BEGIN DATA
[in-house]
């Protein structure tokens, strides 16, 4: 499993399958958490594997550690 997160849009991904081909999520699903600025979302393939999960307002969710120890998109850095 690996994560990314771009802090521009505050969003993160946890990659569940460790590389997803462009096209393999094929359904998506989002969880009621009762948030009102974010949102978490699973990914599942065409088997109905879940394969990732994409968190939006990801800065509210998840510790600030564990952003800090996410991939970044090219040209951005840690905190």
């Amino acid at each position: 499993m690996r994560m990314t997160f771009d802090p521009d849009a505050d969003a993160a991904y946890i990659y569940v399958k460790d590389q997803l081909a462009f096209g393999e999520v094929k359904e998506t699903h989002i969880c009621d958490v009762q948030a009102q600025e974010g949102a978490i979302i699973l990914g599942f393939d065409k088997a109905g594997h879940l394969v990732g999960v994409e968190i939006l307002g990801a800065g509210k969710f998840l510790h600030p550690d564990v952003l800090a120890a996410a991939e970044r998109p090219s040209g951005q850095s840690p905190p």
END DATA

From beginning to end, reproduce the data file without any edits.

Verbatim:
[in-house]
């Protein structure tokens, strides 16, 4: 499993399958958490594997550690 997160849009991904081909999520699903600025979302393939999960307002969710120890998109850095 690996994560990314771009802090521009505050969003993160946890990659569940460790590389997803462009096209393999094929359904998506989002969880009621009762948030009102974010949102978490699973990914599942065409088997109905879940394969990732994409968190939006990801800065509210998840510790600030564990952003800090996410991939970044090219040209951005840690905190």
């Amino acid at each position: 499993m690996r994560m990314t997160f771009d802090p521009d849009a505050d969003a993160a991904y946890i990659y569940v399958k460790d590389q997803l081909a462009f096209g393999e999520v094929k359904e998506t699903h989002i969880c009621d958490v009762q948030a009102q600025e974010g949102a978490i979302i699973l990914g599942f393939d065409k088997a109905g594997h879940l394969v990732g999960v994409e968190i939006l307002g990801a800065g509210k969710f998840l510790h600030p550690d564990v952003l800090a120890a996410a991939e970044r998109p090219s040209g951005q850095s840690p905190p």